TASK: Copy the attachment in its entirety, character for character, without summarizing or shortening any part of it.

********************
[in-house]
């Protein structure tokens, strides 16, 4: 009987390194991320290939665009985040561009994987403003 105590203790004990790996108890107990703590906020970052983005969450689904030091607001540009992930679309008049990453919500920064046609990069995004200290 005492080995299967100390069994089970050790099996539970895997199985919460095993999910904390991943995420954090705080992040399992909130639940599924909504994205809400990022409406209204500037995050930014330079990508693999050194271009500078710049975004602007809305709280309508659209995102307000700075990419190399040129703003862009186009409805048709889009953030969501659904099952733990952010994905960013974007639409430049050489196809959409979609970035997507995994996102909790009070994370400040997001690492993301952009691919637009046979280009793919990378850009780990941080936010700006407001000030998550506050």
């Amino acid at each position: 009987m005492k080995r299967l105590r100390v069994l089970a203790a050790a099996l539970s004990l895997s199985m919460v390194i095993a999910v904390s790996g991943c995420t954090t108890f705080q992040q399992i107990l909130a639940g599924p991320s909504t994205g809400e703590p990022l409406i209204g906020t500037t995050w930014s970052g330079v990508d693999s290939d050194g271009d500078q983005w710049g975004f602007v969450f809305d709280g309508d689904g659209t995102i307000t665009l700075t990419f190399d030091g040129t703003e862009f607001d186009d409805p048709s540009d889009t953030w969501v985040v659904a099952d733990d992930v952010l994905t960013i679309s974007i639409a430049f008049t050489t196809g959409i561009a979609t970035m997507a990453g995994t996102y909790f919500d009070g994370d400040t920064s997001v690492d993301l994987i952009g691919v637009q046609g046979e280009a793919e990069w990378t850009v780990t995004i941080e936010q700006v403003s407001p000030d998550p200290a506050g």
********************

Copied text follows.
[in-house]
């Protein structure tokens, strides 16, 4: 009987390194991320290939665009985040561009994987403003 105590203790004990790996108890107990703590906020970052983005969450689904030091607001540009992930679309008049990453919500920064046609990069995004200290 005492080995299967100390069994089970050790099996539970895997199985919460095993999910904390991943995420954090705080992040399992909130639940599924909504994205809400990022409406209204500037995050930014330079990508693999050194271009500078710049975004602007809305709280309508659209995102307000700075990419190399040129703003862009186009409805048709889009953030969501659904099952733990952010994905960013974007639409430049050489196809959409979609970035997507995994996102909790009070994370400040997001690492993301952009691919637009046979280009793919990378850009780990941080936010700006407001000030998550506050």
């Amino acid at each position: 009987m005492k080995r299967l105590r100390v069994l089970a203790a050790a099996l539970s004990l895997s199985m919460v390194i095993a999910v904390s790996g991943c995420t954090t108890f705080q992040q399992i107990l909130a639940g599924p991320s909504t994205g809400e703590p990022l409406i209204g906020t500037t995050w930014s970052g330079v990508d693999s290939d050194g271009d500078q983005w710049g975004f602007v969450f809305d709280g309508d689904g659209t995102i307000t665009l700075t990419f190399d030091g040129t703003e862009f607001d186009d409805p048709s540009d889009t953030w969501v985040v659904a099952d733990d992930v952010l994905t960013i679309s974007i639409a430049f008049t050489t196809g959409i561009a979609t970035m997507a990453g995994t996102y909790f919500d009070g994370d400040t920064s997001v690492d993301l994987i952009g691919v637009q046609g046979e280009a793919e990069w990378t850009v780990t995004i941080e936010q700006v403003s407001p000030d998550p200290a506050g």